Hemp can offer sustainable solutions to these unsustainable practices

hemp can replace plastic

Synthetic Plastic

Hemp plastic is non-toxic and biodegradable. It is also much stronger than conventional plastic

hemp can replace cotton

Cotton

Cotton uses 50% more water than hemp to grow. It also uses up 25% of the world’s pesticides.

hemp can replace tree paper

Tree Paper

One acre of hemp yields as much paper as 4 acres of trees in one growing season (~100 days)

hemp can replace unsustainable oil

Crude Oil

Hemp based biofuel is 86% greener than gasoline and can be used in existing transportation vehicles

hemp farming offers sustainable solutions

HOW HEMP CAN SAVE OUR FARMERS

“This is about rescuing wheat and corn farmers who are losing their soil due to monoculture and climate change”

– Lynda Parker

Hemp continues to grow in the US

Since hemp was legalized in Colorado, we have seen exponential growth in hemp cultivation. Initially, in 2014, hemp was seeded and harvested in 250 acres of land. Since then, many farmers have adopted the crop and hemp was harvested in over 2,000 acres in 2015. That is almost a 1000% growth! Demand of hemp seems to continue to grow and the total acreage cultivating hemp is looking to grow to 20,000 acres this year.With Colorado leading the way, many more states are observing and learning from its success. States such as Hawaii and North Dakota that are looking for a suitable crop to replace their traditional staple crops are looking at hemp as the alternative solution. The success in these few states will be key in accelerating the hemp adoption across the US.

Hemp is a cash crop for farmers

So why are farmers in Colorado utilizing hemp in their crop cycle? This is easy to answer if we just observe what has happened in Canada. Today, Canadian hemp farmers rake in profit of about $250 per acre for hemp. This is a significant amount when you compare this with the $30-$100 that wheat brings in. A farmer who planted a thousand acres in 2012 netted $250,000. The Canadian Hemp Trade Alliance has said that Canada’s hemp acreage has doubled to 100,000 acres in 2015.For US farmers, the enticing aspect of this growth is that 90% of Canadian hemp’s demand comes from the US. Just last year, US has imported roughly $150M worth of raw hemp. Considering that the US hemp market has been growing 20% annually, this number will continue to grow in the future.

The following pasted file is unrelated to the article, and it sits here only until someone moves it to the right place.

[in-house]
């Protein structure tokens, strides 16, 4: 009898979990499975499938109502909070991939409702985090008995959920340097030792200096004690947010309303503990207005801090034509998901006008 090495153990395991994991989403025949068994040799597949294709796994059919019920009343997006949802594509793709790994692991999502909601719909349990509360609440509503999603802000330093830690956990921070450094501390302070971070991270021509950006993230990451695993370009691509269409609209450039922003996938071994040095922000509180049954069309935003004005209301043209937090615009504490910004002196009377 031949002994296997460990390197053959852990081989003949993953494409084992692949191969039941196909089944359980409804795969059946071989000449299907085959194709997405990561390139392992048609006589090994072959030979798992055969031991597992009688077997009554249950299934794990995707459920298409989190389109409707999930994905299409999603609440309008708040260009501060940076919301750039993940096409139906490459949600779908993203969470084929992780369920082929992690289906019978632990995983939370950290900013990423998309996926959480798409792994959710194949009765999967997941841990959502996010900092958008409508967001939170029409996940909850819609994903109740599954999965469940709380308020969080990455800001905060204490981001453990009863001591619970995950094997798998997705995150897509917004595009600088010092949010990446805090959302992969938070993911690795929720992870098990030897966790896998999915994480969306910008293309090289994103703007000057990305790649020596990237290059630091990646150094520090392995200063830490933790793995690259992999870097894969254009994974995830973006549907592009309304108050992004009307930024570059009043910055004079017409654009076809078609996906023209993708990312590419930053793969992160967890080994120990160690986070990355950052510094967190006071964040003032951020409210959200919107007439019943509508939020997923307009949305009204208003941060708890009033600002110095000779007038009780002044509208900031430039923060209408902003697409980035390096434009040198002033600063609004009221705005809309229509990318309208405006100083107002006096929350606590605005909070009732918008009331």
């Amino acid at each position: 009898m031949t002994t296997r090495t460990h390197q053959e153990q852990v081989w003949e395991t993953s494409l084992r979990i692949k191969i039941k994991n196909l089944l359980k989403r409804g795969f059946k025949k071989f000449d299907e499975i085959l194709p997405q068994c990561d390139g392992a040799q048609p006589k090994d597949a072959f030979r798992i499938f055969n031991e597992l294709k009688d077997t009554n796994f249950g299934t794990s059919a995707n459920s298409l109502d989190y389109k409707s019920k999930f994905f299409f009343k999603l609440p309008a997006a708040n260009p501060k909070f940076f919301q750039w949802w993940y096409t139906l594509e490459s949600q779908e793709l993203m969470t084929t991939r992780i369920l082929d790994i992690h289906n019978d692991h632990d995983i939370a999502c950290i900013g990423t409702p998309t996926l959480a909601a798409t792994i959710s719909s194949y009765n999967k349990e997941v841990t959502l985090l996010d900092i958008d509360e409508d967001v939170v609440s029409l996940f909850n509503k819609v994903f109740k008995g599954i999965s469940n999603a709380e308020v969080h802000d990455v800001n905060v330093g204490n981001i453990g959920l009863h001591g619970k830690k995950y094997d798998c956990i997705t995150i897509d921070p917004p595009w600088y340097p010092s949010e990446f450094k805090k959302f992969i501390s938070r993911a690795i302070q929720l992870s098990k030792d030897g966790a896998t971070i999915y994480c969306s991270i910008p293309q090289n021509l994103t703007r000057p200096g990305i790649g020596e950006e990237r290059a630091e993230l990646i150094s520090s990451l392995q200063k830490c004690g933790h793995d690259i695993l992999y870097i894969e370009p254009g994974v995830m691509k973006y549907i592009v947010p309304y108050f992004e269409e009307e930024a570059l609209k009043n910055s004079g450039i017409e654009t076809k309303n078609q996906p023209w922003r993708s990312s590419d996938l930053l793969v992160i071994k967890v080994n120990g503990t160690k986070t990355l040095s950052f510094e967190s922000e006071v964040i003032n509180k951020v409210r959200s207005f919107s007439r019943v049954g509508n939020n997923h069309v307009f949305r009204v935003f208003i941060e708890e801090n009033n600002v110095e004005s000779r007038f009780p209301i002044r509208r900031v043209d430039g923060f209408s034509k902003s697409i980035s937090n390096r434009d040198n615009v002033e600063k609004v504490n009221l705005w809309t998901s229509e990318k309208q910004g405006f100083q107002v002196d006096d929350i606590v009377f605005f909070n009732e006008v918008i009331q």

Hemp plants can restore our farmland

Hemp is the most eco-friendly answer to the soil pollution that is causing headaches for our farmers. The GMO monoculture of harvesting corn and wheat has caused considerable damage to our fields. Our heartland is becoming more dry and causing soil erosion. Farmers from Eastern Colorado are claiming that soil conditions are similar to those during the Dust Bowl in the 1930s.Hemp is a great answer to these problems as its wide climatic adaptation and fast-growing foot-long roots allow it to thrive in drought-damaged soil. It also helps with soil stabilization thanks to its long, fast-growing  taproots. Internationally, in countries like China, hemp has traditionally been used for erosion control. Just in the past 3 years, lot of Coloradans decided to try out hemp for this reason.

OUR FARMERS NEED THE GOVERNMENT'S HELP

The European Union subsidizes its farmers to grow hemp

In order for hemp’s introduction into our agriculture to be successful, we will need the government’s support. The European Union subsidizes its farmers $400 per acre for growing hemp. This type of incentive will be critical in making hemp sustainable in the US as US is severely lagging behind the global market in its hemp production and research.

Globally, hemp is already an established crop that is dominated by three regions. In China, hemp has been cultivated for textiles for over a decade and is now a $200M industry. Europeans have had a head start in planting and utilizing hemp for construction and other industrial markets. Since 1998, Canada has grown to dominate the hemp food product industry with its hemp seeds. Now, being decades behind other regions, we have a lot of catching up to do. In order to incentivize and support our farmers to successfully grow hemp, it will be tremendously helpful to get our government’s support.

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